A fortnight of rolling strike action got underway today by more than 1150 DHB midwives fighting for recognition that they are not “nurses by another name”.
The MERAS union members –who make up the vast majority of the 1400 DHB-employed midwives – are striking after voting to reject the 20 DHBs’ offer which would keep midwifery pay on par with registered nurses.
Mediation on Monday (see below) failed to resolve the dispute leading to employed midwives across the 20 DHBs striking for two hours, twice a day from today until December 5 – a total of 540 strike notices. Most striking MERAS midwives rostered on duty will be remaining on site during the strike period to be on call for the extensive life-preserving services (see the LPS list below) required to be offered during industrial action.
Jill Ovens, industrial co-leader of MERAS (Midwifery Employee Representation and Advisory Service) said the DHBs and Ministry of Health were continuing to hold their position that MERAS members should accept the registered nurses and midwives pay scale negotiated with the New Zealand Nurses Organisation – a deal in which MERAS had no part.
“A decision by members of MERAS not to accept a DHB pay offer has nothing to do with being worth more, less or the same as nurses,” said Ovens. “We have a different code of practice, different expertise and have a different history to nurses. Other health professionals like physiotherapists and occupational therapists have pay differentials that reflect their qualifications, level of responsibility and scope of practice. Why shouldn’t midwives have their pay rates set in the same way?”
Ovens said it had also been told that the same workforce must have exactly the same pay and conditions regardless of union but just last week the DHBs negotiated a deal with a new breakaway junior doctors’ union that was different from the majority of resident medical officers (RMOs) bu employed by established NZRDA union.
That deal with the newly formed Specialty Trainees of New Zealand (SToNZ) – who started negotiations with only 50 members signed up from a national workforce of about 4000 RMOs – rescinds new safer working hour rosters negotiated last year by the NZRDA (which represents about 3500 RMOs) which SToNZ members argued impacted too negatively on their specialist training opportunities.
Health Central has sought comment from the District Health Boards’ spokesperson over the MERAS strike and also comments on whether the DHB’s deal with SToNZ set a new precedent for other negotiations with health professions represented by several unions.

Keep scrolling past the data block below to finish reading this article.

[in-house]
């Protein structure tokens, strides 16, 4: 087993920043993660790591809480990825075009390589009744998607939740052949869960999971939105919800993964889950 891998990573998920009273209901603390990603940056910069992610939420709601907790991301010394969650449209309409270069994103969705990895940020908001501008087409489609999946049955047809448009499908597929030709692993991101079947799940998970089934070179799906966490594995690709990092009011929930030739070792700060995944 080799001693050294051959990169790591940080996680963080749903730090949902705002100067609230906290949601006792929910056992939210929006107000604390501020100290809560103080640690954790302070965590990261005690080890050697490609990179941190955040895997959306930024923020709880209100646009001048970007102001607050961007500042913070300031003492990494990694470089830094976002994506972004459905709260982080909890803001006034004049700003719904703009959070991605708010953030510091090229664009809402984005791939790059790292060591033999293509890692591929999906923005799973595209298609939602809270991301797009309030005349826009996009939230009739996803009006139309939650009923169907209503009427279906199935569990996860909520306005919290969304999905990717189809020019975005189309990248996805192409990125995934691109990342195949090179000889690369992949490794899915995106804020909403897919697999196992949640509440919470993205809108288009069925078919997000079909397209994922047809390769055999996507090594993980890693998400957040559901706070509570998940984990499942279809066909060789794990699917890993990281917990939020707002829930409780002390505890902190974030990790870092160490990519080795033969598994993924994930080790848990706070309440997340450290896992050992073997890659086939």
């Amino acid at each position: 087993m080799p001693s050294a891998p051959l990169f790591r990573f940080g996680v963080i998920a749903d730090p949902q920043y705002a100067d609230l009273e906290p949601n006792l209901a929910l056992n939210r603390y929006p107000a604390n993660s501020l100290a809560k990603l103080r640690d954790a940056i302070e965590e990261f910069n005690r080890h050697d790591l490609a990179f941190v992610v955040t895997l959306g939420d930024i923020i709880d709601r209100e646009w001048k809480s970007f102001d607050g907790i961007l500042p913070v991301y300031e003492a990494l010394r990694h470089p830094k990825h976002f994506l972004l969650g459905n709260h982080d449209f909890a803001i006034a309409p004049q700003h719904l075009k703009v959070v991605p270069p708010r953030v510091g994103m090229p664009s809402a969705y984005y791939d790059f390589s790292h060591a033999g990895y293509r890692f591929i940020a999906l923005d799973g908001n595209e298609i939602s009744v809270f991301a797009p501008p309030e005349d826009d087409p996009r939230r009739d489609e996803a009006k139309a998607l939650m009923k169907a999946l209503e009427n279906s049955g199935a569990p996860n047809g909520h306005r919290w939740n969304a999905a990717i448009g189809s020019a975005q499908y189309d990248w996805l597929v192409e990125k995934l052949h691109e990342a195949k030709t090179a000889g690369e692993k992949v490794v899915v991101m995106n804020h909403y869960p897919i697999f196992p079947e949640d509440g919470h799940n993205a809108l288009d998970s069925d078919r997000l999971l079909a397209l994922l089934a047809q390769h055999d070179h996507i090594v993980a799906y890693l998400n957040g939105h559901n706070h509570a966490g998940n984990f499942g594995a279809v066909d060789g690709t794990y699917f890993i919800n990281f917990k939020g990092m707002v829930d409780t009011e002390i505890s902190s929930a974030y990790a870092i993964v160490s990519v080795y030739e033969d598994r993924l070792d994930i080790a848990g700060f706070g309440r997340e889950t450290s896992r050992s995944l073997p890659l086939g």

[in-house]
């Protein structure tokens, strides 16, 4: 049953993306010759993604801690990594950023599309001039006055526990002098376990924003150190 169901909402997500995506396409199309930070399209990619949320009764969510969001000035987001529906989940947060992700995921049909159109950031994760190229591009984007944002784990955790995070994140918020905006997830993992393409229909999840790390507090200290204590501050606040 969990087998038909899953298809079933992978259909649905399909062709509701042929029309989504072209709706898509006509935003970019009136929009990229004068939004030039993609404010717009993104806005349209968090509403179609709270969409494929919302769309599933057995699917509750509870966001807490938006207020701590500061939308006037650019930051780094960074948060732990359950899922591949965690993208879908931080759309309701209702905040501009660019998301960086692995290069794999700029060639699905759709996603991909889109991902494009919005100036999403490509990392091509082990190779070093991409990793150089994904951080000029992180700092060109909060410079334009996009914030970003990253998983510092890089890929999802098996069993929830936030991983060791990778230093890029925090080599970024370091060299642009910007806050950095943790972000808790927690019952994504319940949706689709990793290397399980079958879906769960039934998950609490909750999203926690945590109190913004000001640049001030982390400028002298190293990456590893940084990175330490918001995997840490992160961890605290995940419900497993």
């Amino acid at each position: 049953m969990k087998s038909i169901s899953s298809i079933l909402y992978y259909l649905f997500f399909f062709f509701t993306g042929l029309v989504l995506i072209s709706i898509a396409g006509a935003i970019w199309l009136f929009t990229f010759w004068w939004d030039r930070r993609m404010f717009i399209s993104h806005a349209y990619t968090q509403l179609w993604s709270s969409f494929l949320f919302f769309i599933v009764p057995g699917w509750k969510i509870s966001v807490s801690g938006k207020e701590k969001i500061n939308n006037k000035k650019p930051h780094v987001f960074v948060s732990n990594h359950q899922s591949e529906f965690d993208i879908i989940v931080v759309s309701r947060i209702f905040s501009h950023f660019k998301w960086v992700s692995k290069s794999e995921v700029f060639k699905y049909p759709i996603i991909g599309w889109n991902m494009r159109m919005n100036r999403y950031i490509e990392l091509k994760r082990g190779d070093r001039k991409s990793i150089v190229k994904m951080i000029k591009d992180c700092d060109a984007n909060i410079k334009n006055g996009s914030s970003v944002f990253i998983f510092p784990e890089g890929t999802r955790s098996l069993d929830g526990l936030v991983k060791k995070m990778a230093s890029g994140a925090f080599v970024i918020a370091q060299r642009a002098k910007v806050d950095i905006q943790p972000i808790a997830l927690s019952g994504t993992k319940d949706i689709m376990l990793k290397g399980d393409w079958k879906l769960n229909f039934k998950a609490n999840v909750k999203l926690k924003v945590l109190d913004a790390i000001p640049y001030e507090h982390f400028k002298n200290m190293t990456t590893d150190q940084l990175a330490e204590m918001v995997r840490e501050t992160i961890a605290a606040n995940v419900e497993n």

MERAS midwifery co-leader Caroline Conroy said the fact that some DHBS have requested more midwives than normal to be rostered on duty during the strike period highlighted the severe under-staffing in maternity units around the country and also how highly skilled and responsible midwives’ roles are.
“The union is being asked to find members willing to fill gaps in rosters. It is not the purpose of LPS to fix staffing shortages,” Caroline Conroy says.
Karen Guililand, chief executive of the MERAS-linked New Zealand College of Midwives says the strike was a clear indication of the serious issues the profession – both employed and self-employed – were facing, with hospital midwives facing critical workforce shortages.
“This is only the second time in history midwives have taken the decision to strike. This has been a very difficult decision for midwives to make and the College supports the employed (DHB) midwives 100%”, she says.”
Self-employed midwives are continuing to pursue a new contract that recognises their pay equity, co-design negotiations that concluded that a fair gross income for a self-employed midwife should be $241,000 for a caseload of about 40 births a year – more than double what most are currently receiving.
MERAS mediation proposal
- Start new midwifery graduates on $56,788 (equivalent to second step of NZNO RN/RM pay scale) to reflect extra clinical experience required and self-funded by midwifery new graduates
- Midwives gain the new top $72,947 pay step on the NZNO RN/RM pay scale at an earlier date
- Other adjustments to steps in the pay scale to address ‘anomalies’.
Life Preserving Services in a maternity context
- Includes care for all women:
- Admitted to a maternity unit in labour for the duration of the labour until two hours after birth, where an LMC needs support or where the DHB is primary or secondary/tertiary care provider
- Admitted for an acute maternity assessment from admission to discharge
- Whose clinical condition or risk of deterioration needs on-going monitoring
- Undergoing a clinically indicated induction of labour
- Requiring a clinically indicated caesarean section until admission to the postnatal ward.
- Care for all post birth women as clinically indicated, including observations, lochia, fundal assessment, perineum assessment.
- Care for all babies needing time dependant observations, medications, examinations, treatment, or feeds.
- Breastfeeding care for all women needing one-to-one support.
- Response to any obstetric or neonatal emergency call made in the maternity setting.
- Care for any woman or baby requiring transfer to a higher level of care or return to DHB of domicile for clinical reasons.
- On-call flight or road retrieval by appropriately trained midwives.
- Provision of a midwife to clinically co-ordinate (clinical charge midwife, ACMM and/or clinical midwife co-ordinator, shift co-ordinator) for the inpatient maternity services in order to provide clinical triage and emergency response (this role must be filled by a midwife who has experience in this role).
- DHB community midwife assessments or outpatients in services where the DHB community midwifery service is over-committed and cumulative delays related to industrial action may prejudice the health of women and babies.